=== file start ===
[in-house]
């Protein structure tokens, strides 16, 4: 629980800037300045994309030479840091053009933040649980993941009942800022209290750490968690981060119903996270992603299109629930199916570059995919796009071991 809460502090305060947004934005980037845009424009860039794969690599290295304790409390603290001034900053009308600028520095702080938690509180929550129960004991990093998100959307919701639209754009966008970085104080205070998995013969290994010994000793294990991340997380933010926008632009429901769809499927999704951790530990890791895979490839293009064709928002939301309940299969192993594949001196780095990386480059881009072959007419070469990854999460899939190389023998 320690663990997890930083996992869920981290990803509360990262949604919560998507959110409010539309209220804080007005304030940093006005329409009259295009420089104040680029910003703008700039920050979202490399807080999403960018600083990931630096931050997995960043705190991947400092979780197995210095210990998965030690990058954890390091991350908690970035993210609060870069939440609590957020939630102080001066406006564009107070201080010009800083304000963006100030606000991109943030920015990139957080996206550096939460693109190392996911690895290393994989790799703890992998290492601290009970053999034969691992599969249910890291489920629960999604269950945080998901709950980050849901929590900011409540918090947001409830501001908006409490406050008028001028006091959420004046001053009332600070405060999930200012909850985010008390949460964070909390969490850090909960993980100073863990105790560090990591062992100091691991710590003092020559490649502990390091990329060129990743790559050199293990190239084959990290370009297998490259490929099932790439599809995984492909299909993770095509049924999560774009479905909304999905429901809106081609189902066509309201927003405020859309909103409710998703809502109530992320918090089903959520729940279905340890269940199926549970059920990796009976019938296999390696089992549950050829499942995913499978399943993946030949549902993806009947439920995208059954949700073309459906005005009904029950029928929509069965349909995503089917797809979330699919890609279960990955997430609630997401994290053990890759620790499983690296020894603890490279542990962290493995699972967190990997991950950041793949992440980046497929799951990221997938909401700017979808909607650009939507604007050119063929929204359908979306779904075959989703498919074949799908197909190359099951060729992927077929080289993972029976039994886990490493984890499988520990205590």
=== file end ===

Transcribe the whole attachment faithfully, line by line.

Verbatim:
[in-house]
């Protein structure tokens, strides 16, 4: 629980800037300045994309030479840091053009933040649980993941009942800022209290750490968690981060119903996270992603299109629930199916570059995919796009071991 809460502090305060947004934005980037845009424009860039794969690599290295304790409390603290001034900053009308600028520095702080938690509180929550129960004991990093998100959307919701639209754009966008970085104080205070998995013969290994010994000793294990991340997380933010926008632009429901769809499927999704951790530990890791895979490839293009064709928002939301309940299969192993594949001196780095990386480059881009072959007419070469990854999460899939190389023998 320690663990997890930083996992869920981290990803509360990262949604919560998507959110409010539309209220804080007005304030940093006005329409009259295009420089104040680029910003703008700039920050979202490399807080999403960018600083990931630096931050997995960043705190991947400092979780197995210095210990998965030690990058954890390091991350908690970035993210609060870069939440609590957020939630102080001066406006564009107070201080010009800083304000963006100030606000991109943030920015990139957080996206550096939460693109190392996911690895290393994989790799703890992998290492601290009970053999034969691992599969249910890291489920629960999604269950945080998901709950980050849901929590900011409540918090947001409830501001908006409490406050008028001028006091959420004046001053009332600070405060999930200012909850985010008390949460964070909390969490850090909960993980100073863990105790560090990591062992100091691991710590003092020559490649502990390091990329060129990743790559050199293990190239084959990290370009297998490259490929099932790439599809995984492909299909993770095509049924999560774009479905909304999905429901809106081609189902066509309201927003405020859309909103409710998703809502109530992320918090089903959520729940279905340890269940199926549970059920990796009976019938296999390696089992549950050829499942995913499978399943993946030949549902993806009947439920995208059954949700073309459906005005009904029950029928929509069965349909995503089917797809979330699919890609279960990955997430609630997401994290053990890759620790499983690296020894603890490279542990962290493995699972967190990997991950950041793949992440980046497929799951990221997938909401700017979808909607650009939507604007050119063929929204359908979306779904075959989703498919074949799908197909190359099951060729992927077929080289993972029976039994886990490493984890499988520990205590």